La importancia del trabajador Agricola que impulsa la economia y la sabrevivencia del planeta tierra.
The importance of the agricultural worker who drives the economy and the survival of planet earch.
Oil on canvas
Weight: 7 pounds w/ frame
Milton Antonio Jurado Alvarado was born in Quito Ecuador in 1953. He first came to California in 1972 where along with other Latino artists he helped start Self-Help Graphics in East Los Angeles. He joined other Mexican and Chicano artists such as Sister Karen Boccalero, Carlos Bueno, and Antonio Ibanez to explore and promote a new kind of artistic expression which was yet unknown by the local art world. Until this group came together the Hispanic artistic scene was fragmented and had yet to develop its own identity. Working out of an abandoned theatre these pioneering figures launched a new kind of art presentation. With a grant from local sponsors, these artists created a mobile art studio built on a truck that traveled throughout the community teaching art to children of all ages.
On a more personal level, each of the founding members relied on their own backgrounds to determine how their self-expression was best defined. Due to his limited artistic experience in Ecuador Maja brought with him the knowledge of an art form that was not yet known to the artistic community in this part of the hemisphere. Namely, artistic sculptures made from the unlikely medium of everyday bread. Inexpensive and available everywhere, Maja was able to create miniature sculptures of human figures out of this most unexpected medium. Not surprisingly, these small creations found an audience in the local art scene.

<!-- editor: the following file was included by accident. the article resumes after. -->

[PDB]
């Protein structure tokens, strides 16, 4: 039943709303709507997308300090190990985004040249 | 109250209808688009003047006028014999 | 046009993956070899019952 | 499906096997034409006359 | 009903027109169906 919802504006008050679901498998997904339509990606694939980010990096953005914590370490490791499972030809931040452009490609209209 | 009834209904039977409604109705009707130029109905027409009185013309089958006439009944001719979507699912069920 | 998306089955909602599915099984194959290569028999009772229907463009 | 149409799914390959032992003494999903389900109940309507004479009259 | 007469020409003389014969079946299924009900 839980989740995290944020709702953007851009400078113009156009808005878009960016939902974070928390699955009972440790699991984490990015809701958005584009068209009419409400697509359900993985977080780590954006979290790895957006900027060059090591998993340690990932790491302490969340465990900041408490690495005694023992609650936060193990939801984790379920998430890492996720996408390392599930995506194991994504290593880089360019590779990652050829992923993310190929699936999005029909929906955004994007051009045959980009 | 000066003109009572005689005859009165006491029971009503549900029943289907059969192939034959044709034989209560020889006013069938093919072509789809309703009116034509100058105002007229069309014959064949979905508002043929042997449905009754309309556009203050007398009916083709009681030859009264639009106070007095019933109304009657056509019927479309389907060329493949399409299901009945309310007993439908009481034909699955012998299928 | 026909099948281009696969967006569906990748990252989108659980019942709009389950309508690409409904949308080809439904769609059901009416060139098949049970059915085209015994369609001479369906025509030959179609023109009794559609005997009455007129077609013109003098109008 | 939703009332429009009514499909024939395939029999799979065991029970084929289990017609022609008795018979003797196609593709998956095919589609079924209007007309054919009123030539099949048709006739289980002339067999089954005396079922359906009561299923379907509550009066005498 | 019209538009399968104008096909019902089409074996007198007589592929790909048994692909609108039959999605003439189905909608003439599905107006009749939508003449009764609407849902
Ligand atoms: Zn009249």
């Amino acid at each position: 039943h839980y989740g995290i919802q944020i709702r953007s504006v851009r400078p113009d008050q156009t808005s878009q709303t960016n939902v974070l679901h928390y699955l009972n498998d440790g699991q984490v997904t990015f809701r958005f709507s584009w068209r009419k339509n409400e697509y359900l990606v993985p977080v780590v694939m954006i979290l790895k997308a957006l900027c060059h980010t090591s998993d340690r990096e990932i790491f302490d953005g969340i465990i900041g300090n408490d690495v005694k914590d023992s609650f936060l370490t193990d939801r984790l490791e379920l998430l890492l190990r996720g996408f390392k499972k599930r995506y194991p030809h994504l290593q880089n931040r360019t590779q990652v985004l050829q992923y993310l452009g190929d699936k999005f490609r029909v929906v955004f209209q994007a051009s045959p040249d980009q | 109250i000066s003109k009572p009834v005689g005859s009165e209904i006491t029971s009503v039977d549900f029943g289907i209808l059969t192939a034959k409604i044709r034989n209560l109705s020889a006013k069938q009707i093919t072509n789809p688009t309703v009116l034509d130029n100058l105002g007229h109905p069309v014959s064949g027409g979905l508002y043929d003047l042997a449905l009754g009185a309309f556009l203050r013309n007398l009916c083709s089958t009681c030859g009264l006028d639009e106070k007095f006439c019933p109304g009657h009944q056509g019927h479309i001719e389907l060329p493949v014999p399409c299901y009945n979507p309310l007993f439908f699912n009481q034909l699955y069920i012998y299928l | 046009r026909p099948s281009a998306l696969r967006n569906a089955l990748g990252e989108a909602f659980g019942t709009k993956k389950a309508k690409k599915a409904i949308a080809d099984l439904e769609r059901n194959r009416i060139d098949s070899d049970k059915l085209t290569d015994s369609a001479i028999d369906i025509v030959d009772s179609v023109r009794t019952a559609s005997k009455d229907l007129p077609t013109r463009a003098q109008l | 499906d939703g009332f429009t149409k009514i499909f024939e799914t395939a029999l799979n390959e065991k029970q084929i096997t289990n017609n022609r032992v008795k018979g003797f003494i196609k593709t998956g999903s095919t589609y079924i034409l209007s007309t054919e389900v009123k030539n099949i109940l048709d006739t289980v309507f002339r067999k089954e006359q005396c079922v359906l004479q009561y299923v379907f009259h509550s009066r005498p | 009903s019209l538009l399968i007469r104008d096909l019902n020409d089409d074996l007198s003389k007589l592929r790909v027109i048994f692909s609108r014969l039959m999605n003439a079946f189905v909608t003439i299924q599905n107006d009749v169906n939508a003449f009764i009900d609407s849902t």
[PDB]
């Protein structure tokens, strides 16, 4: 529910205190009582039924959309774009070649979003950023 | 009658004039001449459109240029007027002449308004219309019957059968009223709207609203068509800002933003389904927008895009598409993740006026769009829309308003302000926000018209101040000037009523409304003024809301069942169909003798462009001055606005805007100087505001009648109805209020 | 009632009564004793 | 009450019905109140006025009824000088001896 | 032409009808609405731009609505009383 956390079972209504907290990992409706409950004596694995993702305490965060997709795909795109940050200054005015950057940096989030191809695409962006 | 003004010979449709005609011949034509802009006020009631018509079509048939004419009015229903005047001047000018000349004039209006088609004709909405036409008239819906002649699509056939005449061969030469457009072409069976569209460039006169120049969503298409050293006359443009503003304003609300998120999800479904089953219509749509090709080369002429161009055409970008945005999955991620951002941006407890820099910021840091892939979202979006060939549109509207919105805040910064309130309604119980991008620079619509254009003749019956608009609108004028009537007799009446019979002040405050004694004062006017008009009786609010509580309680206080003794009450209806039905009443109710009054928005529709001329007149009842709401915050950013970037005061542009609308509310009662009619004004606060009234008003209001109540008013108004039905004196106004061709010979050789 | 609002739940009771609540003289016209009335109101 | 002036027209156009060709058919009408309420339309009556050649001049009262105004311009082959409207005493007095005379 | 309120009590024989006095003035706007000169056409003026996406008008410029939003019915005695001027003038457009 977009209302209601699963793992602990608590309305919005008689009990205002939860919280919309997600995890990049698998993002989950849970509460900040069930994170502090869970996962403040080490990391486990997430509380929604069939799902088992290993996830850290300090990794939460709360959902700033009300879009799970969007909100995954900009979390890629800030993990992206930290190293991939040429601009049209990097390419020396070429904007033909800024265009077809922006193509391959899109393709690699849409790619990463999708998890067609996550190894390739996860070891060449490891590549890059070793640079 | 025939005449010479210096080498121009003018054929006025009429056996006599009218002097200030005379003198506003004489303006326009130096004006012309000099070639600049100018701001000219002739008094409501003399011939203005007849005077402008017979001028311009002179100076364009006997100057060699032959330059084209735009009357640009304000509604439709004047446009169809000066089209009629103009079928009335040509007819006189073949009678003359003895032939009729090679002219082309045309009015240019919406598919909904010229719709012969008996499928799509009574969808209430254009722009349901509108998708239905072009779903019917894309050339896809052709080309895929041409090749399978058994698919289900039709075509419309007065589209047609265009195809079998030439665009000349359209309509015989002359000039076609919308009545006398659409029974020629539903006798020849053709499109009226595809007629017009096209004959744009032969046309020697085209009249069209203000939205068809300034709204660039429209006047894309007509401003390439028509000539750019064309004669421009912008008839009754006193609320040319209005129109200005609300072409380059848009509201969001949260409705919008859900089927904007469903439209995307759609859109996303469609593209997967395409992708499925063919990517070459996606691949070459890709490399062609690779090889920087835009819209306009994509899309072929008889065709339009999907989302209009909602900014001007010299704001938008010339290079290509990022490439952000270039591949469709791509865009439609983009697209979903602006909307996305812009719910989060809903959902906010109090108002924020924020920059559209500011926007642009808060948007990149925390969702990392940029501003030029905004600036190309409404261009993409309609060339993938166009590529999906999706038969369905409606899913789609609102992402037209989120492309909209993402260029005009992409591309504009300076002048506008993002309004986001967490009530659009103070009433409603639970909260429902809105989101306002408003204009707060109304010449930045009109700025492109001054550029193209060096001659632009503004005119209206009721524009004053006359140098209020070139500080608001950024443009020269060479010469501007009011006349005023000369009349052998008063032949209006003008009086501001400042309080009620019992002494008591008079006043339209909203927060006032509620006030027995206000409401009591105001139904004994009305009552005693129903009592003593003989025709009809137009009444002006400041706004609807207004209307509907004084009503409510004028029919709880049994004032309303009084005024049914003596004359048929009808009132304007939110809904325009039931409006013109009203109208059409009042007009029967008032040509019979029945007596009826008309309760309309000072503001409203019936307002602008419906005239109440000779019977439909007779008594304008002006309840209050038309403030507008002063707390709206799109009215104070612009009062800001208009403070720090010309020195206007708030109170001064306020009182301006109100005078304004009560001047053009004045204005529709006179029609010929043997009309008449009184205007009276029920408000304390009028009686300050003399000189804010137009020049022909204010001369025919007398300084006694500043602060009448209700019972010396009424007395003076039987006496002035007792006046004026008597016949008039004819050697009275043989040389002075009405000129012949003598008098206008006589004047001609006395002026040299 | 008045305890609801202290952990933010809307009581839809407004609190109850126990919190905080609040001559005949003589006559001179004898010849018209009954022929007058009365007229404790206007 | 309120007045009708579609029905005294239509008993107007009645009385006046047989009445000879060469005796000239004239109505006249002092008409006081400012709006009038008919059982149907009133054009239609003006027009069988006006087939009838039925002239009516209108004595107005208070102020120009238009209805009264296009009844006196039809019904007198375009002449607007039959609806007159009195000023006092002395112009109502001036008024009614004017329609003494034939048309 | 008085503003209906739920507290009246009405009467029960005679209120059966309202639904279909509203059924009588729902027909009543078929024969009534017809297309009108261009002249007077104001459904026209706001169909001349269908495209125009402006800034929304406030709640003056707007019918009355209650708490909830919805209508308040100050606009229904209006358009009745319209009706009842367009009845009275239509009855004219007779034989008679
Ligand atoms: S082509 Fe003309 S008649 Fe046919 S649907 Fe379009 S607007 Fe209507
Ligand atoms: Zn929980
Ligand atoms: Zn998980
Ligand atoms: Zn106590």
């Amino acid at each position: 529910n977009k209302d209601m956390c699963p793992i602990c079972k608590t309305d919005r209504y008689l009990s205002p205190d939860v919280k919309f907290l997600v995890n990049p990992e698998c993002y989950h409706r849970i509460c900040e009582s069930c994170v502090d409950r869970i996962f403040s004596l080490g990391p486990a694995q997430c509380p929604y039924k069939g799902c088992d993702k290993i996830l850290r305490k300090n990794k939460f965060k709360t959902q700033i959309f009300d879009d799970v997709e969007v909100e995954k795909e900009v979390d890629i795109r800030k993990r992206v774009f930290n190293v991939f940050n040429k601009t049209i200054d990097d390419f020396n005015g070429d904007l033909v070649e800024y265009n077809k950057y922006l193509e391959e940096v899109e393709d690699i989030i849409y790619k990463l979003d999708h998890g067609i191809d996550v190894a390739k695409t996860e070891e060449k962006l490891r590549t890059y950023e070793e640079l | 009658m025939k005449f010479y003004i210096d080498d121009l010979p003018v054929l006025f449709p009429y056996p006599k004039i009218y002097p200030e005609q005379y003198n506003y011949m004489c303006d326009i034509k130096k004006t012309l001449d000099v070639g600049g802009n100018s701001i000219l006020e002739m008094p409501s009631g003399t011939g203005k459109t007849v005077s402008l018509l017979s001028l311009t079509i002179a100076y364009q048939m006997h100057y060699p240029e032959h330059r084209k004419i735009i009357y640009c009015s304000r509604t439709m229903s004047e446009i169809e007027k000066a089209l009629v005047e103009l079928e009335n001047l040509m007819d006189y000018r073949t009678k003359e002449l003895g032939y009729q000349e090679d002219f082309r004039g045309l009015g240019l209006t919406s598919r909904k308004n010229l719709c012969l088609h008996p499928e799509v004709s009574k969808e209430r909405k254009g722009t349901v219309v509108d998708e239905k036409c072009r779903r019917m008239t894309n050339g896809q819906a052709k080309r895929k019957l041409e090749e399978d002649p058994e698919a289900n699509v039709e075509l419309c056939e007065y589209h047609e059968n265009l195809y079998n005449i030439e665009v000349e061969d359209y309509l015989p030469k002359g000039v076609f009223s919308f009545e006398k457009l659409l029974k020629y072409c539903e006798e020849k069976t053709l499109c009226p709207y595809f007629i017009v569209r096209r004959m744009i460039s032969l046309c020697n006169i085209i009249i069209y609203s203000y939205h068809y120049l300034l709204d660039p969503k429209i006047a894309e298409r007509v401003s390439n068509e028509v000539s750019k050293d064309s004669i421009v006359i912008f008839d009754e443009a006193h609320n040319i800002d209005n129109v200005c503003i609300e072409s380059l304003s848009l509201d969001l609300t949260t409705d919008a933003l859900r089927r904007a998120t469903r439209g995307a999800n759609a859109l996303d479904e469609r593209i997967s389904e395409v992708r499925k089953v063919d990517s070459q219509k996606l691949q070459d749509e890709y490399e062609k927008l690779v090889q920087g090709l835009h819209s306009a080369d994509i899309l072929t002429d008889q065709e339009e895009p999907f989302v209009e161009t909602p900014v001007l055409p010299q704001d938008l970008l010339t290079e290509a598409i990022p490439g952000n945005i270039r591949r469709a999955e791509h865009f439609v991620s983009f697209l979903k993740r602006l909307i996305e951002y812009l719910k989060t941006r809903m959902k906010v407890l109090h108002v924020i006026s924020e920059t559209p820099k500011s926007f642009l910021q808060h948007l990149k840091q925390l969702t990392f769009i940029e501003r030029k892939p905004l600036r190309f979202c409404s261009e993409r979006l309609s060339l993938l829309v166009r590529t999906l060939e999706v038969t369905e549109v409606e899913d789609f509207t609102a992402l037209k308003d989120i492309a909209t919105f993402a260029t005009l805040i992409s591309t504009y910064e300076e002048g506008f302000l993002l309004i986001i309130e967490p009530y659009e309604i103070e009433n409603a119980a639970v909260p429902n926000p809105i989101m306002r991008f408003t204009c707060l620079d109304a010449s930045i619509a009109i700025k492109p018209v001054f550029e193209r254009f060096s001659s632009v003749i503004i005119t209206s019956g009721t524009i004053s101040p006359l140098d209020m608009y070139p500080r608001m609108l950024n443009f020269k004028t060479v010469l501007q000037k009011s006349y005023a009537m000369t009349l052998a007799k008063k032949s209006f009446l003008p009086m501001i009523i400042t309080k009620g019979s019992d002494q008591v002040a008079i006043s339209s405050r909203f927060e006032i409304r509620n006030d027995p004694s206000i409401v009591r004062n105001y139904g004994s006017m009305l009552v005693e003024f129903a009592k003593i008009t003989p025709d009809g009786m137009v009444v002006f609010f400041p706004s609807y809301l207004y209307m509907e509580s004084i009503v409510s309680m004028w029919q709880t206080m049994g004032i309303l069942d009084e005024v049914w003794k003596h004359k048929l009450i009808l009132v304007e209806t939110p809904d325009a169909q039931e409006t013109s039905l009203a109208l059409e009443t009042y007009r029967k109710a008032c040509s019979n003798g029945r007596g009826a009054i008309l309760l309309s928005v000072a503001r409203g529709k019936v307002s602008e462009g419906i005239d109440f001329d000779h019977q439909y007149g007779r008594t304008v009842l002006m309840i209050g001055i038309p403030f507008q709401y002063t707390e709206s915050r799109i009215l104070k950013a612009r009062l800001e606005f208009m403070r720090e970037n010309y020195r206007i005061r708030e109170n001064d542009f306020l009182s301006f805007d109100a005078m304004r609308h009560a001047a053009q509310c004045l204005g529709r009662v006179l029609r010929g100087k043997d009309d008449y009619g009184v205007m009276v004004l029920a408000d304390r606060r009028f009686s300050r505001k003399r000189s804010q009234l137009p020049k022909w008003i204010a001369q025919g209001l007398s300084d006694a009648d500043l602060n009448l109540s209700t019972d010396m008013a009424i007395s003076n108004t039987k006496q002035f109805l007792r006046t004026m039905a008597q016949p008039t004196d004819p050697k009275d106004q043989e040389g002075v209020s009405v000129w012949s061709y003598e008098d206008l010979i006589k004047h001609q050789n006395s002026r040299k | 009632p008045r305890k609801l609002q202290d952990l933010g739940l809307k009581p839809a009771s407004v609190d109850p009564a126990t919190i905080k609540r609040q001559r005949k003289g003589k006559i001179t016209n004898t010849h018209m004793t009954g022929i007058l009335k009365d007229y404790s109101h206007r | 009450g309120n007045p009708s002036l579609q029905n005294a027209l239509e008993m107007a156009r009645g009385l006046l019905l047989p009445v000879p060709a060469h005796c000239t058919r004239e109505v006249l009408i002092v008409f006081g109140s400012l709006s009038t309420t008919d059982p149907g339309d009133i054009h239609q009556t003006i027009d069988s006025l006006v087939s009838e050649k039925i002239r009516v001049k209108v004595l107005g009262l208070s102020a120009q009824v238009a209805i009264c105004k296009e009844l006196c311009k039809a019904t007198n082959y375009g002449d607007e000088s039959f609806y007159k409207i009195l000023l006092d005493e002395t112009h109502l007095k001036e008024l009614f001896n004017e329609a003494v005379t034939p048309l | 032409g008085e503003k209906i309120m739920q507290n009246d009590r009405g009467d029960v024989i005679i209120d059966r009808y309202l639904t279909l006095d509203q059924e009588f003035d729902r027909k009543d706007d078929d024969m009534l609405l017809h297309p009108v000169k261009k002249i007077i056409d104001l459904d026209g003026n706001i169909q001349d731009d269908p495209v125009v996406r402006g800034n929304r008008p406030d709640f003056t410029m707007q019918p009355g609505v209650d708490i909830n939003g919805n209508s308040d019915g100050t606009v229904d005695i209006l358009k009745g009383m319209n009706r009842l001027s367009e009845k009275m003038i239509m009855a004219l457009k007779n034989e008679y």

Not finding a really expansive audience for his Ecuadorian-inspired pieces he moved to the world of furniture. For more than thirty years Maja designed, hand painted, and manufactured some of the most captivating wrought-iron home furnishings that were a hit from coast to coast. In New York, he showed his eye dazzling pieces at the International Contemporary Furniture Show at the Jacob Javits Convention Center. For more than five years his tables, chairs, and hand-painted jewelry boxes kept him commercially successful. Maja was the first artist to open a retail art store in the Sunset Junction-Silverlake area. There he developed a reputation for some of the most interesting functional art on the scene at the time.
It was at this juncture in his career that he turned to a more formalized genre of fine art. In particular, he was inspired by the world of painting where his interest in landscapes and social justice matters captured his attention. Like his predecessors in Mexico including Rivera, Siqueiros, and Orozco this South American immigrant gravitated to the plight of the undocumented and the indigenous people of the world. After years of offering his art through galleries throughout the Southern California area, Maja has established himself as a widely collected artist. When he was not engaged in restoration and preservation work he managed to produce some of the most innovative sculptures and paintings available today.
In this current show at Chinmaya Gallery, he is presenting what amounts to a retrospective of his folk art interpretations focusing on various spiritual and pre-Columbian subjects. He combines his elaborately constructed turquoise and mother-of-pearl model of Quetzacoatl along with a series of Day of the Dead-inspired skulls known as Calaveras. His interpretation of the Virgin of Guadalupe is rendered in a combination of gourd sherds and tree bark which the artist colors with natural pigments.
Also included are bread sculptures in the Ecuadoran traditions which first launched his career in Los Angeles.